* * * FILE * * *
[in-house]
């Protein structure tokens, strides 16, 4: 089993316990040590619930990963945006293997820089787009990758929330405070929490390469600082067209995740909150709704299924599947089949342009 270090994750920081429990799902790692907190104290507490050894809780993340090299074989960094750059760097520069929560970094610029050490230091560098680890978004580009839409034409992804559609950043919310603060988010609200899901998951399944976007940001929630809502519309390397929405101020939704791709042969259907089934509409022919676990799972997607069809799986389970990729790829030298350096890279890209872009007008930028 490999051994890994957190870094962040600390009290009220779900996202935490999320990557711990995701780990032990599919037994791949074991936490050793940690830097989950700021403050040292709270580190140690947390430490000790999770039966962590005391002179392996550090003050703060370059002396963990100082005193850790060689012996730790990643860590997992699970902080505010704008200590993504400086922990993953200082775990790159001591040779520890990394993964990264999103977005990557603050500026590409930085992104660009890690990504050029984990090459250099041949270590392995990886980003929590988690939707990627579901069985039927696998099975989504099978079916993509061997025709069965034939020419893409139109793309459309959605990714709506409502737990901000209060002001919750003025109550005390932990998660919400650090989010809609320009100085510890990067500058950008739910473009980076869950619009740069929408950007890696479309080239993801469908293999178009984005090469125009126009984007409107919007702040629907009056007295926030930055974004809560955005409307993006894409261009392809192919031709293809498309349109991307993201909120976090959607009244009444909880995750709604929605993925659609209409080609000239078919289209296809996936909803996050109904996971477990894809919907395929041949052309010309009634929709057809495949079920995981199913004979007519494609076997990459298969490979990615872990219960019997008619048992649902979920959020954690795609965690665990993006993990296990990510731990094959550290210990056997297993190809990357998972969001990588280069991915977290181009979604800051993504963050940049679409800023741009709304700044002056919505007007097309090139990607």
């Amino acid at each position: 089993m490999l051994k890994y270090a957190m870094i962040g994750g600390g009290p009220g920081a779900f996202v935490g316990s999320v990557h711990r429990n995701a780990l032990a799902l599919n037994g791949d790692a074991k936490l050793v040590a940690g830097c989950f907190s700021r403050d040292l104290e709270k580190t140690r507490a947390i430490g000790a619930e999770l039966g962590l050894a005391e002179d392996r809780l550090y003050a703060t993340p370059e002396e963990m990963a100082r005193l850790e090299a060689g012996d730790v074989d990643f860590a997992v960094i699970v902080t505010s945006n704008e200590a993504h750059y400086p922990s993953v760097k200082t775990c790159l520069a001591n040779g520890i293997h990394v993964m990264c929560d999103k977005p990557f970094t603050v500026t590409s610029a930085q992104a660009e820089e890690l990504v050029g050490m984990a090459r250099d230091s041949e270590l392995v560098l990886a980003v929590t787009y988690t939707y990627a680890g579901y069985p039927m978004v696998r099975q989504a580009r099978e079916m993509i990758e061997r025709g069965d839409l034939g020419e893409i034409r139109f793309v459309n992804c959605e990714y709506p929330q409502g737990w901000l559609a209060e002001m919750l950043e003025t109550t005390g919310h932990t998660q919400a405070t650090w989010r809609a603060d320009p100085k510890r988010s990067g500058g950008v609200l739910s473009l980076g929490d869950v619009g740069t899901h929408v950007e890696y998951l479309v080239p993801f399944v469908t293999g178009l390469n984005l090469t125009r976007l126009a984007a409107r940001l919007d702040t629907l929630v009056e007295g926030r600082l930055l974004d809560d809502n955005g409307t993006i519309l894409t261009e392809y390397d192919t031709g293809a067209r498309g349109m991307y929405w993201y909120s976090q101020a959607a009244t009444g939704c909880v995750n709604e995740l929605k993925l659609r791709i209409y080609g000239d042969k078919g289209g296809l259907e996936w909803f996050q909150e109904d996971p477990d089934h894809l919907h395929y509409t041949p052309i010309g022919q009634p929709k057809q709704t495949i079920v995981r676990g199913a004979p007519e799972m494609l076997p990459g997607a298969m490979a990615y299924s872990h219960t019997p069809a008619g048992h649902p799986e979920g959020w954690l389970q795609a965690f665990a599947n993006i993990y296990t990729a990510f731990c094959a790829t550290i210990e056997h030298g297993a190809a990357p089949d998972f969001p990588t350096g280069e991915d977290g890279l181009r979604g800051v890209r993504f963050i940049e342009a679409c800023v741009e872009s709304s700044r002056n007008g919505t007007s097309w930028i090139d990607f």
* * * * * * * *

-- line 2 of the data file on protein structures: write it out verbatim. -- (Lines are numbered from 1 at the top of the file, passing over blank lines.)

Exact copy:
């Protein structure tokens, strides 16, 4: 089993316990040590619930990963945006293997820089787009990758929330405070929490390469600082067209995740909150709704299924599947089949342009 270090994750920081429990799902790692907190104290507490050894809780993340090299074989960094750059760097520069929560970094610029050490230091560098680890978004580009839409034409992804559609950043919310603060988010609200899901998951399944976007940001929630809502519309390397929405101020939704791709042969259907089934509409022919676990799972997607069809799986389970990729790829030298350096890279890209872009007008930028 490999051994890994957190870094962040600390009290009220779900996202935490999320990557711990995701780990032990599919037994791949074991936490050793940690830097989950700021403050040292709270580190140690947390430490000790999770039966962590005391002179392996550090003050703060370059002396963990100082005193850790060689012996730790990643860590997992699970902080505010704008200590993504400086922990993953200082775990790159001591040779520890990394993964990264999103977005990557603050500026590409930085992104660009890690990504050029984990090459250099041949270590392995990886980003929590988690939707990627579901069985039927696998099975989504099978079916993509061997025709069965034939020419893409139109793309459309959605990714709506409502737990901000209060002001919750003025109550005390932990998660919400650090989010809609320009100085510890990067500058950008739910473009980076869950619009740069929408950007890696479309080239993801469908293999178009984005090469125009126009984007409107919007702040629907009056007295926030930055974004809560955005409307993006894409261009392809192919031709293809498309349109991307993201909120976090959607009244009444909880995750709604929605993925659609209409080609000239078919289209296809996936909803996050109904996971477990894809919907395929041949052309010309009634929709057809495949079920995981199913004979007519494609076997990459298969490979990615872990219960019997008619048992649902979920959020954690795609965690665990993006993990296990990510731990094959550290210990056997297993190809990357998972969001990588280069991915977290181009979604800051993504963050940049679409800023741009709304700044002056919505007007097309090139990607």